What would Orwell be writing about today?
This is lovely:
Contemporary artists, illustrators and designers celebrate Roald Dahl
– the best thing since The Graphic Canon.
Color signatures of novels’ visual content by Jaz Parkinson. More. Looks like it may be possible to order prints, and even make requests!
(I just finished reading The Road and I can’t believe there is even THAT much color.)
You have all made my life. These are my colour signatures, an ongoing collection which are basically graphs of all the visual content in the books. For example when it might say ‘yellow brick road,’ ‘yellow’ gets a tally, or when for example in The Road it says ‘dark ash covered everything’ (not an actual quote), that image evokes dark grey instantly in the mind, so dark grey gets a tally. They are then ordered into a spectrum and drawn up, so the result is a surprise to me until it is done. I was shocked at The Road as well! A lot of the colour is fire, and when they finally find some food the book describes ‘juicy glistening peaches,’ which is so visual after pages and pages of grey.
A2 Prints on gorgeous enhanced matte are available, and I am more than willing to take a request to add to the collection.
Thanks for all your support! Love you guys.
Do not turn the page.
We hear there is a MONSTER at the end of this book.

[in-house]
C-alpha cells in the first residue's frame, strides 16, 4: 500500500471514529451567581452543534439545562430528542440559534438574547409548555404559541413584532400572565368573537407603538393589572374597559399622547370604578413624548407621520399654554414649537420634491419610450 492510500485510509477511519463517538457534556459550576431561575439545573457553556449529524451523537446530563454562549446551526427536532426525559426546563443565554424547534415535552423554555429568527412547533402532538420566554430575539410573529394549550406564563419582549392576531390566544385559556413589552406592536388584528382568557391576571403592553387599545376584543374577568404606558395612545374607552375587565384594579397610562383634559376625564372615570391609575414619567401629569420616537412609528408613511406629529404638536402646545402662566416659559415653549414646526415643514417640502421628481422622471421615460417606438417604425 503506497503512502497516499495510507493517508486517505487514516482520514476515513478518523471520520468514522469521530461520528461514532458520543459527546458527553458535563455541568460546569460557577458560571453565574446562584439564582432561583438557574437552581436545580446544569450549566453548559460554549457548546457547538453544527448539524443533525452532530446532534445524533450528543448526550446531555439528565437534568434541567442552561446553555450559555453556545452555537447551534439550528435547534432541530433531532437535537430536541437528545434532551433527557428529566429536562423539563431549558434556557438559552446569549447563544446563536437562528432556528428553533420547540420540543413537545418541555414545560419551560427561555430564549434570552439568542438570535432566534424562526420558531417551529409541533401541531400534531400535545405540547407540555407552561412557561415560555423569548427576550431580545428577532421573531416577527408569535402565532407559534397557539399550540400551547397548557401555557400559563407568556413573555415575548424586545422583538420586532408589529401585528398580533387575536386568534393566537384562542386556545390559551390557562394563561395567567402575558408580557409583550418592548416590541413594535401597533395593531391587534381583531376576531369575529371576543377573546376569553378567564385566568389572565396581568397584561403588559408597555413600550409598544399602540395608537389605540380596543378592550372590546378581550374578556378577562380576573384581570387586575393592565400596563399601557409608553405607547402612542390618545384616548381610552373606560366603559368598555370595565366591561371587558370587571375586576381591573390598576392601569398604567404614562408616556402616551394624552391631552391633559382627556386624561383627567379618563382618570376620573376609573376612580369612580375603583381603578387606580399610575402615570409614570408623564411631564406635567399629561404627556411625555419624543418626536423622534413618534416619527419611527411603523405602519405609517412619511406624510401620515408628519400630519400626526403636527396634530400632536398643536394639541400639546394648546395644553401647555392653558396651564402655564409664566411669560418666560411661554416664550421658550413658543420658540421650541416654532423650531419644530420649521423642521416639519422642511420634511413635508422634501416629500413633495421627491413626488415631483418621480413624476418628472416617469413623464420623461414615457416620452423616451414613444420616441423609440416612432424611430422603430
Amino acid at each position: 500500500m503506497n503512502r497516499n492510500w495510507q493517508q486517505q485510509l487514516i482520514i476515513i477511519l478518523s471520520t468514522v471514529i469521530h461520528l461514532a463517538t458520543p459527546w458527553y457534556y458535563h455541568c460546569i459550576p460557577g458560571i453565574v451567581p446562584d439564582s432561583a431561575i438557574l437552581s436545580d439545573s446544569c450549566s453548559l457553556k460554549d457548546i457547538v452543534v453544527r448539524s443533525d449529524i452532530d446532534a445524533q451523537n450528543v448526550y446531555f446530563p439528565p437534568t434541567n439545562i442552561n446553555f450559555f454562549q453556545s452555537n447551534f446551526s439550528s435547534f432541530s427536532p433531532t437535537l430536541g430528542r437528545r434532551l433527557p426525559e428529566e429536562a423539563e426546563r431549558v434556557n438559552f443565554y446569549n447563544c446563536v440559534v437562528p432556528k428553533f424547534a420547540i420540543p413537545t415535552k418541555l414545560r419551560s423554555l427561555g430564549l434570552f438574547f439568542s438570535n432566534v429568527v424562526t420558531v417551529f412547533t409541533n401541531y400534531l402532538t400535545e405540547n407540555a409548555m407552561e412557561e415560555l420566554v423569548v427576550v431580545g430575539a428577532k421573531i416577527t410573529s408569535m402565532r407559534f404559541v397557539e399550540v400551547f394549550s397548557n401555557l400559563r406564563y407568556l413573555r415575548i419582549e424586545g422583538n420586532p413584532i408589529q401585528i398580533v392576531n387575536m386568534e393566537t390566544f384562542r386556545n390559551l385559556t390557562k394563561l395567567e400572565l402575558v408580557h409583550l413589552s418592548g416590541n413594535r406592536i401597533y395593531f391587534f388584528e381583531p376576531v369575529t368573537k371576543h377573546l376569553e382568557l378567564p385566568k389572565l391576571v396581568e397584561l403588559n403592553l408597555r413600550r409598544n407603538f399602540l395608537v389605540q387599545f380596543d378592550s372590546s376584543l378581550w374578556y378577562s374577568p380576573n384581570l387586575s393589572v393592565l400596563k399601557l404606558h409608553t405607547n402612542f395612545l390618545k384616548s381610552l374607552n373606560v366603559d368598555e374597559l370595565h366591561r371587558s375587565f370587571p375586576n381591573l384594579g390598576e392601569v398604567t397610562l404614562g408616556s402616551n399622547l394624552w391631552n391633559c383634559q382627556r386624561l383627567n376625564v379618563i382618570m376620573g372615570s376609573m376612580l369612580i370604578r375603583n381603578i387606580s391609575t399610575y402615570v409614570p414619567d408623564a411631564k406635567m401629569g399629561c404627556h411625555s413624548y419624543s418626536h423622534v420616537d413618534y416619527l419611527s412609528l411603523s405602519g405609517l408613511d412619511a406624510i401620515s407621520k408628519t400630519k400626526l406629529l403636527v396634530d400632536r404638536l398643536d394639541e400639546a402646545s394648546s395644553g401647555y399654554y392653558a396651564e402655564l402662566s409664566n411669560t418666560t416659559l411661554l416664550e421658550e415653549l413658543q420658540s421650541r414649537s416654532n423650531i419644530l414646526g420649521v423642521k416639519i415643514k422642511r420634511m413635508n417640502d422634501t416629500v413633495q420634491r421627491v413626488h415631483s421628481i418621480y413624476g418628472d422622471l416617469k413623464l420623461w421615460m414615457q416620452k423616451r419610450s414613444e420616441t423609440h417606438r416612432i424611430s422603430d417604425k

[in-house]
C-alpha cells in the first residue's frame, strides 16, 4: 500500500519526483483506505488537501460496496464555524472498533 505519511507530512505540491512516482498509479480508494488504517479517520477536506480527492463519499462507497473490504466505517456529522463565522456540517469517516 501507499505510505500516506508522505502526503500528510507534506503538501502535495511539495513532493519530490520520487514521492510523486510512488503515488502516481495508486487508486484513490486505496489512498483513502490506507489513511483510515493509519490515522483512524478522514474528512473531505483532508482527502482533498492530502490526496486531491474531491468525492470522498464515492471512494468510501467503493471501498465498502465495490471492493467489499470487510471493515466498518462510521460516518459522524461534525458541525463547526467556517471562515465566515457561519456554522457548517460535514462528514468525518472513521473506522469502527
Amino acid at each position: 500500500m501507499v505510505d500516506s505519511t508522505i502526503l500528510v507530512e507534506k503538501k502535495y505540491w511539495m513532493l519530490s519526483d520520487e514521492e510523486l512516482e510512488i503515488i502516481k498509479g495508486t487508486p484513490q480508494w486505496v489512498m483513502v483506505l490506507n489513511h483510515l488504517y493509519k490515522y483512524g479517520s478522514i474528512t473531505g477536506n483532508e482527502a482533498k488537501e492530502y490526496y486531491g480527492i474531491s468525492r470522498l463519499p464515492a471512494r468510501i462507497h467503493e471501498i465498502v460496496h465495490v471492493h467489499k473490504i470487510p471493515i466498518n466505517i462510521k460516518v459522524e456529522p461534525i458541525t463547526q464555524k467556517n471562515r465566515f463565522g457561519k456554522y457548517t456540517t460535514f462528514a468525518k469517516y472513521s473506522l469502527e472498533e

(And we probably do not want monsters on Tumblr now, do we?)
A Clockwork Orange—the 1962 Anthony Burgess book, not the 1971 Stanley Kubrick movie—turns 50 this year. To celebrate the anniversary of one of the most memorably dystopian works of fiction ever published, W.W. Norton has released A Clockwork Orange: 50th Anniversary Edition ($25). Edited by Andrew Biswell, the director of the International Burgess Foundation, it’s being billed as “the restored text,” as it’s the closest edition of the book ever published to the original manuscript. If you’ve only read the Penguin edition that came out along with the 1971 film adaptation—or if you’ve never read A Clockwork Orange at all—you should check it out, because it’s an amazing read and may well change your life.
The thing most people focus on with A Clockwork Orange is that it’s, well, a really fucked up story. Narrator and protagonist Alex, age 15, is a purely amoral thug, all too willing to rain down his stylized brand of ultra-violence on random citizens before going home to his parents’ flat and listening to “Ludwig Van” in bed. He’s sent to prison for murder, where he becomes involved in a cutting-edge yet draconian program of reform based on aversion therapy. When he gets out, his readjustment to society is rocky, and the young man who was once an aggressor becomes a victim. Also, he and his friends speak in a strange, Russian-influenced language called Nadsat. Look, it’s really too much to explain, you need to read the book. I did, and I also met with Biswell to find out what it was like getting inside Burgess’ head as he made this edition.
The problem with this cover:
Bond doesn’t actually make it inside Fort Knox in the book.
(Taken with Instagram)
Chances are, James Bond is probably better at you than a lot of things: drink, food, exercise, looks, clothes, culture, cars, gambling and women (to just name a few). So instead of drowning yourself in self-pity, indulge in all the secrets and pick up a few things with this book. By the end of it, you may not be able to drive an Aston Martin at 120mph while simultaneously taking down international terrorist with a semi-automatic, but you might be able to take that girl form the bar to the bedroom with your newly acquired, ultra-suave demeanor.